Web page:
The Chocholá style piece is engraved with hieroglyphic text attributed to the Oxkintok area
Merida, Yucatan, (September 14, 2021).- During the archaeological salvage work that the Ministry of Culture of the Government of Mexico, through the National Institute of Anthropology and History (INAH), carries out as part of the works of the Maya Train, in Yucatan an engraved Chocholá-style vessel was recovered with a hieroglyphic text, whose type dates from the end of the Early Classic period to the Late Classic period (600 and 800 AD), attributed to the Oxkintok area, a region that has been proposed as the area of production of this style of pieces.
It is a type of vessel with a wide presence in the north of Yucatan, but the majority of which comes from private collections as a product of looting and illicit trade, without knowing the archaeological cultural context of origin, hence the relevance of this piece recovered as part of an investigation.
The Chocholá vessels are characterized by presenting hieroglyphic text, although they may or may not present iconographic scenes. In general, the writing in those that do carry it deals with a Standard Primary Sequence or dedicatory phrase, which describes the object, mentions the owner (sometimes the titles it held are placed), and the possible content.
The Chocholá style of vessels was named this way by the American archaeologist and epigraphist Michel D. Coe, in his book The Maya scribe and his world, because most of the pieces presented in this catalog had been acquired in the Chocholá area, by collectors, since then it has been named in such a way.
The foregoing was reported by archaeologist Ricardo Abraham Mateo Canul, a member of the archaeological salvage team of the Maya Train Project, who carries out the epigraphic analysis of the vessel and details that, according to the specialists who have studied the region, there are few vessels with these characteristics that have been recovered in their original context, as part of the mortuary furnishings.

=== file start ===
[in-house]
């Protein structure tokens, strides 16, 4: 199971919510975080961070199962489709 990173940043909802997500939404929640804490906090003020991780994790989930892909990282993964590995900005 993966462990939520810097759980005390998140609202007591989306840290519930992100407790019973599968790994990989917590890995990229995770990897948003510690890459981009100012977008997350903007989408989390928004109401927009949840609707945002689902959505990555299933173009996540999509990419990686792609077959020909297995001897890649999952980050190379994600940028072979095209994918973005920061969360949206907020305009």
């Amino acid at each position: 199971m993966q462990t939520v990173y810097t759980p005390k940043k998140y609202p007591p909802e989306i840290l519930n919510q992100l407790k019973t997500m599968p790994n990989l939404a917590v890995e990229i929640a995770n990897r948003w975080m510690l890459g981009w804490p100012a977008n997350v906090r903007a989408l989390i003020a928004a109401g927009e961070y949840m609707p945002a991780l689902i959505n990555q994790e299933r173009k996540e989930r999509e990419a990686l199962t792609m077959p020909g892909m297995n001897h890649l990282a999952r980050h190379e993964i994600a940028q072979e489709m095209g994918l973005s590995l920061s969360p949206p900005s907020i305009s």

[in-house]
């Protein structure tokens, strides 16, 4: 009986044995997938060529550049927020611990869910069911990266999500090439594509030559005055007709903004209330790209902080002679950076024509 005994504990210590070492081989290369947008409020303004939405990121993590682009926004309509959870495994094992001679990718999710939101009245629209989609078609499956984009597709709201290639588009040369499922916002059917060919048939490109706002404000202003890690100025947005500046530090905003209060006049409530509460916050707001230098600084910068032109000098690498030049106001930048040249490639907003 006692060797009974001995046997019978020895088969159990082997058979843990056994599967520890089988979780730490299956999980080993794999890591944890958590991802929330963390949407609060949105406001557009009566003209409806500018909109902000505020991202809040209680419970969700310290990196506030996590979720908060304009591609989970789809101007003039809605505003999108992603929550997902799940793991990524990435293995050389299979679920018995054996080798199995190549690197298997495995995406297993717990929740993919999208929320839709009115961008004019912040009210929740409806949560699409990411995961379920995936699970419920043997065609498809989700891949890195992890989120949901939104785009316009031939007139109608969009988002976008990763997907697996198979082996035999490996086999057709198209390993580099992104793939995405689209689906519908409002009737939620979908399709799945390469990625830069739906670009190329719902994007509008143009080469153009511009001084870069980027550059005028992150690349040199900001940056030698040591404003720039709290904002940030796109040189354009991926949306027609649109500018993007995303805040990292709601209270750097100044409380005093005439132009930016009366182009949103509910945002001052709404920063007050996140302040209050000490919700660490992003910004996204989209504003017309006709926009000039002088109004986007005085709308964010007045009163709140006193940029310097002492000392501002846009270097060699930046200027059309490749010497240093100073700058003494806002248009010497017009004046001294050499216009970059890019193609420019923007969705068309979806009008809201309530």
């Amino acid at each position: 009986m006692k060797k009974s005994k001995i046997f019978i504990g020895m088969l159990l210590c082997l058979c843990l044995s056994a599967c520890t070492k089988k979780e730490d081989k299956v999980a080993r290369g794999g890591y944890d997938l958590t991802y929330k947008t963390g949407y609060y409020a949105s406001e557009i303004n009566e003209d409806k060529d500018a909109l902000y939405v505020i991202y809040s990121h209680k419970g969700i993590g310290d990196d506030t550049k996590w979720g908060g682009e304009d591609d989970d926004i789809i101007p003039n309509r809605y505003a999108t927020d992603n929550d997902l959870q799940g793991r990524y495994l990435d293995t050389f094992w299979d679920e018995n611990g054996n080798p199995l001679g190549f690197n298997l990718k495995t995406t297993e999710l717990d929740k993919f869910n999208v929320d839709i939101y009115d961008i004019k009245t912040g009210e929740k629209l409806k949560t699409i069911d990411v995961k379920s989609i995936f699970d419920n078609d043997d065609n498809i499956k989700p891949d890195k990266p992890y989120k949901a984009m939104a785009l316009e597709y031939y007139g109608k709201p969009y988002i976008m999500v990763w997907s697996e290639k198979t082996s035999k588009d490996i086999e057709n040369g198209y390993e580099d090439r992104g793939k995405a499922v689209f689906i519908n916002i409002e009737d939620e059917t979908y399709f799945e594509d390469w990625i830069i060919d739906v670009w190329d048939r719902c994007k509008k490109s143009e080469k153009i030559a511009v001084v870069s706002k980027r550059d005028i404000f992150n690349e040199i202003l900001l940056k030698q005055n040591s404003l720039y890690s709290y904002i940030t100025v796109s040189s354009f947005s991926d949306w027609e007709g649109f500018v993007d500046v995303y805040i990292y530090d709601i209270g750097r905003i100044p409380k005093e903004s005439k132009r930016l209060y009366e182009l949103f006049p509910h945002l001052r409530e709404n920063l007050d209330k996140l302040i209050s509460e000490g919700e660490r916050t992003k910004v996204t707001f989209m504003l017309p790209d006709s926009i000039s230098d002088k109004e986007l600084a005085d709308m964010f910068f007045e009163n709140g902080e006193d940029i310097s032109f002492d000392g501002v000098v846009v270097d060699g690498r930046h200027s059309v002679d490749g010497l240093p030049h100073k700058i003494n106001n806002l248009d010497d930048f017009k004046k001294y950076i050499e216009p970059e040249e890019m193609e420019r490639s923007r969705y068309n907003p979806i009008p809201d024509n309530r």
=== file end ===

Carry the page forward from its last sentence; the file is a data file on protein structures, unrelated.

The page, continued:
It should be noted, he adds, that this type of piece has also been found as part of garbage dumps in higher-ranking sites, as well as in construction landfills, even in lower-ranking sites, “which encourages a broader discussion about its meaning and the relationship they had with the ruling elite, coupled with the distinction of rank to which they refer, which does not rule out the idea that they were probably gifts from the ruler to his closest collaborators, as proposed by the late epigraphist, Alfonso Lacadena, in a text published in 2008 ”.
According to the epigraphic study of Mateo Canul, the text engraved on the vessel is a Standard Primary Sequence or dedicatory phrase. It consists of five glyphic cartridges, which are read like this: A1 u jay (u-ja-yi) “It’s your cup”; B1 yuk’ib (yu-k’i-bi) “his glass”; C1 ta yutal (ta-yu-ta) “for its fruity”; D1 tsihil kakawa (tsi-li-ka-wa) “fresh or new cocoa”; D1 Sajal (sa-ja-la?) “Del Sajal”.
As a result of the progress of his studies, the specialist proposes the interpretation of: “El Vaso del Sajal”.
“Like other reported pieces of this type, “El Vaso del Sajal” mentions in the text the possible content, which in this case is the tsihil kakaw , which can be translated as “new or fresh cocoa”, whose drink has also been identified in texts of some Chocholá style vessels”, the archaeologist said.
Regarding the title Sajal , it indicates that there are some proposals from epigraphists regarding its meaning: John Montgomery (2002) has translated it as “subordinate man”; on the other hand, Alexander Voss has considered translating it as “exclamator”, this being the one who, possibly, said aloud the orders of the ajaw (ruler) of whom he would be subordinate. The epigraphic analysis is still in process.
The piece, found during the work of the Archaeological Salvage Project of the Maya Train ” U lu’umil maaya U lu’umil maaya wíiniko’ob : a regional analysis of the southeast Mesoamerican states of Chiapas, Tabasco, Campeche, Yucatán, Quintana Roo”, Under the direction of the archaeologist Manuel Eduardo Pérez Rivas, it was recovered by the archaeologist Susana Echeverría Castillo, on June 28, as part of an offering registered in Section 3, which runs from Calkiní, Campeche, to Izamal, Yucatán, near the municipality of Maxcanú.
“It was recovered in a special context that probably corresponds to a mortuary deposit, identified as a cist, located below a stucco floor level. The piece was found on its side, with the edge facing south; Very close to the vessel, the presence of human skeletal remains was identified, which could correspond to long bones of the lower extremities ”.
The piece is relevant since it was discovered in the archaeological cultural context of origin, so its finding will reveal data on this aspect, helping to complete the archaeological information, in addition to what the piece can contribute in itself, the specialist concluded.
Source: La Jornada Maya